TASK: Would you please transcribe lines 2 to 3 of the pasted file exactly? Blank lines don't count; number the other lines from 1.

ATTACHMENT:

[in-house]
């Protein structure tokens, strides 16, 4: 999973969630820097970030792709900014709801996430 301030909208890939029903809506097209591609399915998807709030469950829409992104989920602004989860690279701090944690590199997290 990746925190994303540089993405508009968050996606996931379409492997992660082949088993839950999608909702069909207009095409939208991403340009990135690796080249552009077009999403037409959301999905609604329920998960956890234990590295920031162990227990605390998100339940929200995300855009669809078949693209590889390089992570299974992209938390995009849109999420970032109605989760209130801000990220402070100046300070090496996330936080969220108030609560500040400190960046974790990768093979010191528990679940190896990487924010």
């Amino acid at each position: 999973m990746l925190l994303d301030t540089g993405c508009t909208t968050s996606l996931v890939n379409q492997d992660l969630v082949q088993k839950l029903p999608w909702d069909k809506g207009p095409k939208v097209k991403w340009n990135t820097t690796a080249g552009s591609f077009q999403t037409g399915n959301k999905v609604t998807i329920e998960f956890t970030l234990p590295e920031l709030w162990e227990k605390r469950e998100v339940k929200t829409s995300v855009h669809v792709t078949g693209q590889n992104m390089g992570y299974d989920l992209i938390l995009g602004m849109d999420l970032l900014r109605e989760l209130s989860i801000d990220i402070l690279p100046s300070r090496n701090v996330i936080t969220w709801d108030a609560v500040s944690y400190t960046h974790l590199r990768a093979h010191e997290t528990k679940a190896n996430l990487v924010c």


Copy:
């Protein structure tokens, strides 16, 4: 999973969630820097970030792709900014709801996430 301030909208890939029903809506097209591609399915998807709030469950829409992104989920602004989860690279701090944690590199997290 990746925190994303540089993405508009968050996606996931379409492997992660082949088993839950999608909702069909207009095409939208991403340009990135690796080249552009077009999403037409959301999905609604329920998960956890234990590295920031162990227990605390998100339940929200995300855009669809078949693209590889390089992570299974992209938390995009849109999420970032109605989760209130801000990220402070100046300070090496996330936080969220108030609560500040400190960046974790990768093979010191528990679940190896990487924010």
């Amino acid at each position: 999973m990746l925190l994303d301030t540089g993405c508009t909208t968050s996606l996931v890939n379409q492997d992660l969630v082949q088993k839950l029903p999608w909702d069909k809506g207009p095409k939208v097209k991403w340009n990135t820097t690796a080249g552009s591609f077009q999403t037409g399915n959301k999905v609604t998807i329920e998960f956890t970030l234990p590295e920031l709030w162990e227990k605390r469950e998100v339940k929200t829409s995300v855009h669809v792709t078949g693209q590889n992104m390089g992570y299974d989920l992209i938390l995009g602004m849109d999420l970032l900014r109605e989760l209130s989860i801000d990220i402070l690279p100046s300070r090496n701090v996330i936080t969220w709801d108030a609560v500040s944690y400190t960046h974790l590199r990768a093979h010191e997290t528990k679940a190896n996430l990487v924010c």